I love costuming. It all started with fantasy and Doctor Who costumes. Over the years I developed a penchant for historical re-enactment. That is joy of steampunk costuming – I get to do the intense historical research but can deviate from slavish accuracy and let my imagination run rampant.
Steampunk costuming also taps into another of my passions – recycling and reducing the carbon footprint to help our environment. Even better!
Here is the tale of my costuming favourites and my upcycling successes.
My favourite steampunk costume items.
Accessories are my passion little details make all the difference. I participated in a panel on Steampunk Costumes at Adelaide Armageddon in 2012 – my specialty? Accessories, of course!
And, as fate would have it, am running an accessories workshop for the Australian Costumers’ Guild next week.
Discovering or making accessories to complement an outfit is the most enjoyable part of the process for me.
Some of my favourite accessories are for my steampunk fairy catcher – gun, outfit, hat, fairy, net, boots and soon to be completed ‘captured fairy in a bottle’.
You can see more of my accessories (and some on my wishlist) on my Pinterest Page.
Steampunk allows me to recycle – or more accurately, upcycle – to create something both aesthetically pleasing and useful from old forgotten treasures, worn out pieces or junk. This is not unsurprising as the steampunk creed promotes individuality, creativity and usually turns its back on the throw away society and consumerism.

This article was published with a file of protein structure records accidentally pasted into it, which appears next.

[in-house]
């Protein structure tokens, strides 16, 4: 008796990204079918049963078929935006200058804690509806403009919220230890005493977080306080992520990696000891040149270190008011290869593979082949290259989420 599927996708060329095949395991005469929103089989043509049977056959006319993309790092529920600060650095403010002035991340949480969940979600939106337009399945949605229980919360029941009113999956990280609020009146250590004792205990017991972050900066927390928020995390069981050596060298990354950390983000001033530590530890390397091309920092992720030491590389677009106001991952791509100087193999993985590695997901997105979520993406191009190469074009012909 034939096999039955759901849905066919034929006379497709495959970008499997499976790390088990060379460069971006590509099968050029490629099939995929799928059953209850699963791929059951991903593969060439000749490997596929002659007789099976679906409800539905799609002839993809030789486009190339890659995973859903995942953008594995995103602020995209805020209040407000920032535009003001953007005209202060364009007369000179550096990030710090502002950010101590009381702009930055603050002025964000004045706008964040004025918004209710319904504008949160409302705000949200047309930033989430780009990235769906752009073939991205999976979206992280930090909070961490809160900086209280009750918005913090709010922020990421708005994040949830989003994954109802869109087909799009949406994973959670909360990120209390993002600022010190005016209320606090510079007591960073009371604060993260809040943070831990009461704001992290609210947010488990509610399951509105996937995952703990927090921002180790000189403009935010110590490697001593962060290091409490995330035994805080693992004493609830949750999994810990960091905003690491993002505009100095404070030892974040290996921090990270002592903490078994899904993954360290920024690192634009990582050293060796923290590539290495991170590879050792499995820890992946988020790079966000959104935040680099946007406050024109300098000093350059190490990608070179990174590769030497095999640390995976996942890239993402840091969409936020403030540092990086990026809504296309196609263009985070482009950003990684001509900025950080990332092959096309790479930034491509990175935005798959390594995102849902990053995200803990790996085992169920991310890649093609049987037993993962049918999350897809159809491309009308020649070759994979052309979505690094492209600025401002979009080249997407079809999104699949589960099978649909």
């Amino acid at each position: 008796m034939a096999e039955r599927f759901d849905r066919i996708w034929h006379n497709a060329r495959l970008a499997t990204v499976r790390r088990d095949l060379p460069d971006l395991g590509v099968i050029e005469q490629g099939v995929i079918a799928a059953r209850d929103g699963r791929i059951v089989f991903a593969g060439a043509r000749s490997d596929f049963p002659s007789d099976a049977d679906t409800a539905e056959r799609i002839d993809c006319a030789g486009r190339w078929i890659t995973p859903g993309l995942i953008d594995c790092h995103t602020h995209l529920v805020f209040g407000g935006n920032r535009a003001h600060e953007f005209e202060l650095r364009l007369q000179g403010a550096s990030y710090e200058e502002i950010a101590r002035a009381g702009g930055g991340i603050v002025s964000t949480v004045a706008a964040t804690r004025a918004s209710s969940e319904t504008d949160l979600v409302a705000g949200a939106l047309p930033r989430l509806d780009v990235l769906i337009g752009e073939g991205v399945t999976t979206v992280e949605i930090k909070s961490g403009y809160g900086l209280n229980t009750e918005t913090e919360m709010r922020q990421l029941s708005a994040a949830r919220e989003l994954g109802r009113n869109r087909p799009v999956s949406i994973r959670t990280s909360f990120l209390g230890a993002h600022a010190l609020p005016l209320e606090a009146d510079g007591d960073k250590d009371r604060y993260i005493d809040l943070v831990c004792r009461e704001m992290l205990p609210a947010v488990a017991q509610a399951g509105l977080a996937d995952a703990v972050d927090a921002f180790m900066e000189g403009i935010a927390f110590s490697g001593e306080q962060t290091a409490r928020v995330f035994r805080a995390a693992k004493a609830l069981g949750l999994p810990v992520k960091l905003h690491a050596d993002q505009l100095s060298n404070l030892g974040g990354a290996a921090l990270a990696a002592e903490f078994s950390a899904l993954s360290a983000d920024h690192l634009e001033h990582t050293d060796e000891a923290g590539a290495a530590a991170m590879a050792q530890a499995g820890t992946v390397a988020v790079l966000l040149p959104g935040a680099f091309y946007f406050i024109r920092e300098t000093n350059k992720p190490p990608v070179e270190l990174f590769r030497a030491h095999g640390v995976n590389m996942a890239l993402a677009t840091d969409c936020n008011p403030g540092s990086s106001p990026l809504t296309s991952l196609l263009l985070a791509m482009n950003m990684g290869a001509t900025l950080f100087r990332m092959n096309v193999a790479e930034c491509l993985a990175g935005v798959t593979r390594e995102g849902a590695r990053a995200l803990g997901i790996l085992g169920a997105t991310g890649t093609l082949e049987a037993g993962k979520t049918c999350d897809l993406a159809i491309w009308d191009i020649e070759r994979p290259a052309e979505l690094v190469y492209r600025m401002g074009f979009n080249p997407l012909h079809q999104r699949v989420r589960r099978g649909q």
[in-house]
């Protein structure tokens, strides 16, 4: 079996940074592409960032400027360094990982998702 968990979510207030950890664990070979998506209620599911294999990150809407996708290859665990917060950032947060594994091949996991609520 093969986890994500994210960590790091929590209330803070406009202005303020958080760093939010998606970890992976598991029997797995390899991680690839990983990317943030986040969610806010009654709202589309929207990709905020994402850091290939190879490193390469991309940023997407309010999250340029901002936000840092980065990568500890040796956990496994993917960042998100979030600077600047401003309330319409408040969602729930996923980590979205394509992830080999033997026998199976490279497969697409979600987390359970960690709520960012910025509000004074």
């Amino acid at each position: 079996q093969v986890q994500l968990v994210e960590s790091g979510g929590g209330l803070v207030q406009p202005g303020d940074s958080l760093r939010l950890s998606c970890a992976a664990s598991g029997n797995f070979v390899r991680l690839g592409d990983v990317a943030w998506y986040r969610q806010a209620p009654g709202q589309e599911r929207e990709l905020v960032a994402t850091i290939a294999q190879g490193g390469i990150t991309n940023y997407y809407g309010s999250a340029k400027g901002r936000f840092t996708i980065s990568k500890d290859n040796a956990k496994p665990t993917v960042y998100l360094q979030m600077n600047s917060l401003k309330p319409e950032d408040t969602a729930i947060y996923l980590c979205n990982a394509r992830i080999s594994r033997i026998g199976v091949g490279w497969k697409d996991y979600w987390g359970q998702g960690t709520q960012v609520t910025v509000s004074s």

I’ve been a greenie since the 1980s, when my parents attached our first solar hot water system to the roof. (We were one of the first houses in our area to have solar electricty.)
But, you say, isn’t the majority of steampunk set in the Industrialised age? Yes, but look at the stories, the characters. Many fight against big corporations, conformity and strive to control their own fates…
By reusing vintage items or upcycling throwaways into something useful (and often beautiful), I strive for my own individuality and help the environment at the same time. (Okay, rant over)
Opshops, garage sales.
A few weekends ago, fellow Steampunk SA members and I went on an Opshop Scavenger Hunt for a bit of a lark. While we scrounged and sifted through potental treasures, we also searched for items on a scavenger list. (Good news, my team found all but two of the items and managed to find some useful items.)
Here’s a little video I made on on our opshop adventure: Hunting for Steampunk Accessories.
My Haul: I found a fur stole ($3 and in a gorgeous colour), a disney toy rotunda to respray to top a backpack contraption, future ear horn (ex-silver plated vase), a steampunk-ish top, a fill-in ‘smoking’ cap and tea pot-cups sets.
There is always tea.